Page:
OVD-Info Weekly Bulletin No. 197: The Palace Case must be dropped.

10 April 2021

OVD-Info is a Moscow-based NGO that monitors politically-motivated arrests and prosecutions in Russia. Each week OVD-Info publishes a bulletin with the latest news, which is translated here. To receive the mailing in Russian, visit here.

Protest in support of Navalny on 23 January, Moscow / Photo: Evgeny Feldman for Meduza

We are seeing the evolution of the so-called “Palace Case”, which should be dropped; the courts are continuing to hand down prison sentences to protesters; and those convicted in the Network case have been placed in punishment cells.

New prison term for pro-Navalny protester. Pavel Green-Romanov, who was charged with endangering a police officer’s life, has been given a 3.5-year prison sentence. The prosecution had requested eight years. Green-Romanov pleaded partially guilty: he used pepper spray against a member of the Russian National Guard at the protest in Moscow on 31st January. He maintains that he acted on impulse, as his wife was next to him and the police had been beating people up. 

Why do I need to know this? We can take comfort in the fact that Green-Romanov was only given 3.5 years, rather than the enormous eight-year term that had been requested. All instances of violence against, or even just physical contact with, the police during protests are thoroughly investigated, but when it comes to finding a Russian National Guard officer who kicked a woman in the stomach, the investigators are suddenly powerless. We wonder why…

Preventative measures against defendants in “public health” case relaxed. House arrest rules which controlled the movements of Oleg Navalny, Liusia Shtein, Konstantin Iankauskas and Liubov Sobol have been lifted. The measures had forbidden them from going out at night, speaking to others implicated in the case, sending messages and using the internet for anything relating to the investigation. However, Dmitri Baranovsky, Oleg Stepanov, Kira Yarmysh and Maria Alekhina are still under house arrest.

Why does this matter? The case is completely idiotic, blatantly unjust and absurd: people who posted on social media about pro-Navalny protests are being charged with “inciting the violation of public health rules”. In other words, by writing about the protests, they encouraged people to attend, which in turn was a violation of public health rules. Ye, in Moscow thousands of people have been gathering at loyalist rallies and at football matches. Of course, the organisers of these events aren’t facing any sanctions.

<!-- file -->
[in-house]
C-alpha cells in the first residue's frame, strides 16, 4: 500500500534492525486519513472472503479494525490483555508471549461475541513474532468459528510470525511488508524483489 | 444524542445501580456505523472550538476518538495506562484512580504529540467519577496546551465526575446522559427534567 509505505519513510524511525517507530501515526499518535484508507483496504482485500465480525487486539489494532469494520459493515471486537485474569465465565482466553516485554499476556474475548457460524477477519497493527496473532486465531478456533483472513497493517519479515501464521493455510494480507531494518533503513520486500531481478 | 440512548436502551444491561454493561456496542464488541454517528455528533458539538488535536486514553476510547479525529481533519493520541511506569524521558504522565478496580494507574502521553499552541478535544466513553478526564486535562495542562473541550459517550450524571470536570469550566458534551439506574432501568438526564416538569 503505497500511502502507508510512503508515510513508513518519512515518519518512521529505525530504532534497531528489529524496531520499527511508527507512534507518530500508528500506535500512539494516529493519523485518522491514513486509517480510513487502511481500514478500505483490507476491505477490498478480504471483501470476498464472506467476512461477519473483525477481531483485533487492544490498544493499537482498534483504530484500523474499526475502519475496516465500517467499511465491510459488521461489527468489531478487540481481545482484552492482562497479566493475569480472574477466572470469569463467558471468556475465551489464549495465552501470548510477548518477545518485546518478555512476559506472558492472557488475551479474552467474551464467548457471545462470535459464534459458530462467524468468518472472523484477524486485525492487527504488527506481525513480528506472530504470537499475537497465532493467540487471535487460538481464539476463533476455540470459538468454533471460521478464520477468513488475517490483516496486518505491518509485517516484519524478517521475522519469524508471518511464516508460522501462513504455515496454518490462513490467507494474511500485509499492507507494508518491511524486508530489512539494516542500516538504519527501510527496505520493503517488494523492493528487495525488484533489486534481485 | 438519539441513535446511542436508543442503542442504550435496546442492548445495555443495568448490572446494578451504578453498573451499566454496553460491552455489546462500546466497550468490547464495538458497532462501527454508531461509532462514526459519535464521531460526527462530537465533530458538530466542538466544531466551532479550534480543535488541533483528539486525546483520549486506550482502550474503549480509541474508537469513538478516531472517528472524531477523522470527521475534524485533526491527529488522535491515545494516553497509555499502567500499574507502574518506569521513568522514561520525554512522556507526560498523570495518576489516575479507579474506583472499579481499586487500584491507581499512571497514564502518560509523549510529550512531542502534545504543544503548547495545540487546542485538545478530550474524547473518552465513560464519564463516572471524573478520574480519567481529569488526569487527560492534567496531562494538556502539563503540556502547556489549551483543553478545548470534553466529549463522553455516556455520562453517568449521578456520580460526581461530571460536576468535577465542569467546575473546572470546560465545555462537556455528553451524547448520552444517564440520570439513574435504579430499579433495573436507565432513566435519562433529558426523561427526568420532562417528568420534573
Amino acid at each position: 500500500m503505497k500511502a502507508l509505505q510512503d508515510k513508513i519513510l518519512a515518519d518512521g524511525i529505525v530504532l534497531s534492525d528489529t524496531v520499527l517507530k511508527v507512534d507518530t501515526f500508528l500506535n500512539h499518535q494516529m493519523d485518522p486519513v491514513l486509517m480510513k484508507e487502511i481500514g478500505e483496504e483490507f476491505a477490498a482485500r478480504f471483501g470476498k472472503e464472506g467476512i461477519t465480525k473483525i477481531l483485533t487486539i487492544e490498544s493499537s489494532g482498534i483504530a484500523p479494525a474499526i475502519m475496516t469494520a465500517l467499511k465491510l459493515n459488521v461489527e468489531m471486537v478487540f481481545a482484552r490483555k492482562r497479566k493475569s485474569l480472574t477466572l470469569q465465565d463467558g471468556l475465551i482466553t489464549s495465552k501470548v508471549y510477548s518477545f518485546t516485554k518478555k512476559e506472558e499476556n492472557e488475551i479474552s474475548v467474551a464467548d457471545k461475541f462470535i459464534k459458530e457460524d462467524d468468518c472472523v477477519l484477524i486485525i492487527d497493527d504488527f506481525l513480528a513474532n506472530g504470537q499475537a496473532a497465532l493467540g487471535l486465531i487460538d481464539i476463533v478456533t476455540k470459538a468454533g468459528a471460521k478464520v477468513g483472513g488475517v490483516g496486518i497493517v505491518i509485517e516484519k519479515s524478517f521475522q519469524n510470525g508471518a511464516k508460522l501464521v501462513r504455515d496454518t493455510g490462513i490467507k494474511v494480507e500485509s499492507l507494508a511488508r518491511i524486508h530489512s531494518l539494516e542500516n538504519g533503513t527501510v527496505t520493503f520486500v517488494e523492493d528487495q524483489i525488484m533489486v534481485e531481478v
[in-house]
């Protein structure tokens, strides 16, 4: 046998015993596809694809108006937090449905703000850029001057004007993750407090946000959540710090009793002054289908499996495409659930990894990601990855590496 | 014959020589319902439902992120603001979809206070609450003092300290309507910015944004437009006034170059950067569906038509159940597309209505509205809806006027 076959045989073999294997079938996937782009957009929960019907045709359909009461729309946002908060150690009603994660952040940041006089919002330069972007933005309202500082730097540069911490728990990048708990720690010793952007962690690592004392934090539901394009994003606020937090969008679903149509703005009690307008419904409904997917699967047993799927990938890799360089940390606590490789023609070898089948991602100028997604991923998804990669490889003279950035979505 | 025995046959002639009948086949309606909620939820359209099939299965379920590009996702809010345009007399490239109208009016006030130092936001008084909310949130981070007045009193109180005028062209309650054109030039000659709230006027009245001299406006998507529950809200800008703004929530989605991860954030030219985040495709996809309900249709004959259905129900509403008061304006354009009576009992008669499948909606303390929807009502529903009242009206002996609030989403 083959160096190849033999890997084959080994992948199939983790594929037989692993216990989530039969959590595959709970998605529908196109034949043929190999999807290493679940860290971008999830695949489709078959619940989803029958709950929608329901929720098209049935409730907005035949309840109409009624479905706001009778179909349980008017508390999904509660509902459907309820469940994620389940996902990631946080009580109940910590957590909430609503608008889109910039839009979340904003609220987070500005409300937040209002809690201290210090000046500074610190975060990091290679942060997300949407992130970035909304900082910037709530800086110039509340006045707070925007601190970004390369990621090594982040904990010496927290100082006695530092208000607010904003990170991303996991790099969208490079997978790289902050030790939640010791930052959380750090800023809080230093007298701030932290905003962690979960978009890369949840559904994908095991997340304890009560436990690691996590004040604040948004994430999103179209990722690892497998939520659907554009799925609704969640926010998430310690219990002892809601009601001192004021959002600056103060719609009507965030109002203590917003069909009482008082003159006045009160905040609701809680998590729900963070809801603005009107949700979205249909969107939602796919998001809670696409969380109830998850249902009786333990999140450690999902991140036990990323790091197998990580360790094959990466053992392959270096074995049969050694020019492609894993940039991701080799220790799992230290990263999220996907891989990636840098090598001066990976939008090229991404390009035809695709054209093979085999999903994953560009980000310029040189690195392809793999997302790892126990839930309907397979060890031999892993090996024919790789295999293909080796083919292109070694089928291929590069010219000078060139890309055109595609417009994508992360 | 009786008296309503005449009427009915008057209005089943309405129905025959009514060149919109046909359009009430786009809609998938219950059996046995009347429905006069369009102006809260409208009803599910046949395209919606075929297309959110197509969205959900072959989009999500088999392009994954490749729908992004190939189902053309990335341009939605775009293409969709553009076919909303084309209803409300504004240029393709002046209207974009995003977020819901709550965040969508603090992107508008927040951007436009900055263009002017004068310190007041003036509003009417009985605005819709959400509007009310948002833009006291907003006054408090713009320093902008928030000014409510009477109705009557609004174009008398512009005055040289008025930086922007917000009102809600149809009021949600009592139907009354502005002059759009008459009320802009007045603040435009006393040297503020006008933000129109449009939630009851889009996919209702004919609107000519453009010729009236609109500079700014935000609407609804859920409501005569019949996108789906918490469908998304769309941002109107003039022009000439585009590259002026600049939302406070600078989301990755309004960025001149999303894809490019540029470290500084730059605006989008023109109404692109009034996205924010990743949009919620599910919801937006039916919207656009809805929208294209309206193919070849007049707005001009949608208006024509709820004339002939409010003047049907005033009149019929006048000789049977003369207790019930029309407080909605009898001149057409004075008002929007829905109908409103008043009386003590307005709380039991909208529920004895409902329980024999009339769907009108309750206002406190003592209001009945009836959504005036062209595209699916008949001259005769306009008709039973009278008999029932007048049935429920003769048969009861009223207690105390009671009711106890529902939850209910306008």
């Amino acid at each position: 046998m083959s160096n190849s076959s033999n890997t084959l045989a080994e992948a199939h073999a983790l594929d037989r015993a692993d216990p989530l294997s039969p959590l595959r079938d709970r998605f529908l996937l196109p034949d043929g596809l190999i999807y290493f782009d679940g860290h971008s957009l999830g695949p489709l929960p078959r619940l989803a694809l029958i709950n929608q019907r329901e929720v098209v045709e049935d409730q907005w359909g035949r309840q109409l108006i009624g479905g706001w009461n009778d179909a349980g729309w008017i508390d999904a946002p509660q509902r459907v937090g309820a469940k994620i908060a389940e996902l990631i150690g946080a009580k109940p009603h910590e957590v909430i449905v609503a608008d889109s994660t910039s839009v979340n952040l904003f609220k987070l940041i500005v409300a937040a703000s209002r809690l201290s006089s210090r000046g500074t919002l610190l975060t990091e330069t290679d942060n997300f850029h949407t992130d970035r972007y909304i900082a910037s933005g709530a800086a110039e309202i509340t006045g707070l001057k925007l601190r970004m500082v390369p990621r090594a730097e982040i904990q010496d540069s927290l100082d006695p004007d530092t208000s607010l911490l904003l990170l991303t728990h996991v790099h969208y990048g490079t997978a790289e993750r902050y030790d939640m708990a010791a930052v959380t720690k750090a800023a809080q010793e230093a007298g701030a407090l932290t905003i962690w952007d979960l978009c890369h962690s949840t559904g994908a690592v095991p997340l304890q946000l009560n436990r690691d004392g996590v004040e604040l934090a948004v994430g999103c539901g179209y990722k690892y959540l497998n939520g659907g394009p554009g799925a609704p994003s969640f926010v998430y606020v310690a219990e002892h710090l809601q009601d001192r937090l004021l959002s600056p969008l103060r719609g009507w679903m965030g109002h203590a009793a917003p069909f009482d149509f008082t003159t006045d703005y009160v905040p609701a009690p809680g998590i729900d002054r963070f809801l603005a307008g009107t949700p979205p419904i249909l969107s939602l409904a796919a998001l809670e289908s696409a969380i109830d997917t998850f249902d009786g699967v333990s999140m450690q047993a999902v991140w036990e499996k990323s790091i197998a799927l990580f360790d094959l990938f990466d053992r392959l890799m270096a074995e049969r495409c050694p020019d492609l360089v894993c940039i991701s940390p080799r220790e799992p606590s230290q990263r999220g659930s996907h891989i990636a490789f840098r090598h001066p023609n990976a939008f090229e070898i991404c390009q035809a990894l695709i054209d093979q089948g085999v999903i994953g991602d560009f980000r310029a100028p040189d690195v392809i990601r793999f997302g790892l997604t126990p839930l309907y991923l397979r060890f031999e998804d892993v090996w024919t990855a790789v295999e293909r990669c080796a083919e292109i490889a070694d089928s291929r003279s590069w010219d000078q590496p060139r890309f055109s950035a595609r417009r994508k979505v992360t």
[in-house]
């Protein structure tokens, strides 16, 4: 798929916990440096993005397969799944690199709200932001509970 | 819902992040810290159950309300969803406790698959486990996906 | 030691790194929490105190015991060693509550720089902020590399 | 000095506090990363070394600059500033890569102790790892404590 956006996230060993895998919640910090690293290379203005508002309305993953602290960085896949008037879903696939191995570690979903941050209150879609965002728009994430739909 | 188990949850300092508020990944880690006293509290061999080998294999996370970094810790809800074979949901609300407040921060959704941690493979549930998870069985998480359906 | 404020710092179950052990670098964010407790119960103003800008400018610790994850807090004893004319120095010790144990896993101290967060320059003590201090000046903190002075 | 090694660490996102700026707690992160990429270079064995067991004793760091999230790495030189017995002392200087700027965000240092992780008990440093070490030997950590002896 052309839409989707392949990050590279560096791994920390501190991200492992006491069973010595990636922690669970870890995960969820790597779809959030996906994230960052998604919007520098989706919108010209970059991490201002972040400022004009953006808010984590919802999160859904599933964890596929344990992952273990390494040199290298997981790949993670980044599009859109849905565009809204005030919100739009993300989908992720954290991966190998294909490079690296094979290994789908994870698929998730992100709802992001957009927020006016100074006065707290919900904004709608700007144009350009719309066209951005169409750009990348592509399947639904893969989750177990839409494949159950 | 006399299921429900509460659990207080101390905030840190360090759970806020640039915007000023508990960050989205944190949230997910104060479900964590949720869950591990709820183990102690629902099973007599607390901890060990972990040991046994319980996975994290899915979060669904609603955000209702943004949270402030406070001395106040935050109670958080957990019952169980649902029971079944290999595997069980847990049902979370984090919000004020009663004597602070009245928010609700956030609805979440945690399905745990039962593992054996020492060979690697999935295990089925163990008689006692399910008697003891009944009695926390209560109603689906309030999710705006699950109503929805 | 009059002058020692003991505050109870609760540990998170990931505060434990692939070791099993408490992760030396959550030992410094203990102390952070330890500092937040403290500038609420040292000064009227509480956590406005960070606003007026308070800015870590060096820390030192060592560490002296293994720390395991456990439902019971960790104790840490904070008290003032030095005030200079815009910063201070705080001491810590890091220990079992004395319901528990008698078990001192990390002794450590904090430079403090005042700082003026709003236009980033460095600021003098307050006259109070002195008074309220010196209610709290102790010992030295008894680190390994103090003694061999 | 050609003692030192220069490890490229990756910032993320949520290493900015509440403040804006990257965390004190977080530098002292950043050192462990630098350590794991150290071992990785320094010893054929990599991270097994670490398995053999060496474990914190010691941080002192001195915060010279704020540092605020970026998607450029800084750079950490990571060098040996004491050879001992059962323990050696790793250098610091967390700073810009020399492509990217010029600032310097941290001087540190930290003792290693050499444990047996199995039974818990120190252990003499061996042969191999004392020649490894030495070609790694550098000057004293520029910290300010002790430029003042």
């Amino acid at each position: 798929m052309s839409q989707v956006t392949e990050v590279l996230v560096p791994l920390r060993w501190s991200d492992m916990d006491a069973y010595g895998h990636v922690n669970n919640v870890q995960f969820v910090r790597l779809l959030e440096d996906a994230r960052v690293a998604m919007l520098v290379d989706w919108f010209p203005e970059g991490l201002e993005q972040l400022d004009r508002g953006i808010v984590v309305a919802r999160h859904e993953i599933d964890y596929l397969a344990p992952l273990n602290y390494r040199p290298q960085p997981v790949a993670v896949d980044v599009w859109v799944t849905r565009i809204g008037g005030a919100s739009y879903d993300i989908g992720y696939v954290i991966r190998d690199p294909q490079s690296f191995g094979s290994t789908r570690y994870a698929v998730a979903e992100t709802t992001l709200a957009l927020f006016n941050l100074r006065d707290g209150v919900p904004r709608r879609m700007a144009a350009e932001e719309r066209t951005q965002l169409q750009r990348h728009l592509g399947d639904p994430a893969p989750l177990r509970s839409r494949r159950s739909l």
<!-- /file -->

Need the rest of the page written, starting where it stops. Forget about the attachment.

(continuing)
Network Case convicts facing pressure in prison. Mikhail Kulkov, Maksim Ivankin and Ilia Shakursky have been transferred to different prisons and placed in punishment cells. The convicts are facing pressure to cooperate in the investigation into the deaths of Ekaterina Levchenko and Artem Dorofeev, in which several of the Network Case defendants could be implicated.

Why do I need to know this? Unfortunately, convicts in Russia who are facing additional charges end up particularly vulnerable before the investigative bodies. Once people are incarcerated, they have very limited opportunities to report pressure or abuse, and the law enforcement structures take advantage of this. Public attention is the only thing that can stop the Federal Penitentiary System and its partners in the other law enforcement bodies from overstepping the mark.


Legal defence in the “palace” case. Following mass protests in support of Aleksey Navalny at the start of 2021, criminal cases have been initiated all over Russia – around 100 of them, all told. We have named this unprecedented wave of political repression the “Palace Case”. It is being fought by 17 of OVD-Info’s lawyers. You can read about them and their work here.

Report by the human rights ombudsman. In April, Tatiana Moskalkova’s office released a report about its work in 2020. We analysed it from the perspective of freedom of assembly and wrote a summary of our findings. Have a read here.

Finally, we have been keeping a monthly log of political prosecutions. Click here to see our list of the most important violations that took place in March. 


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Translated by Judith Fagelson

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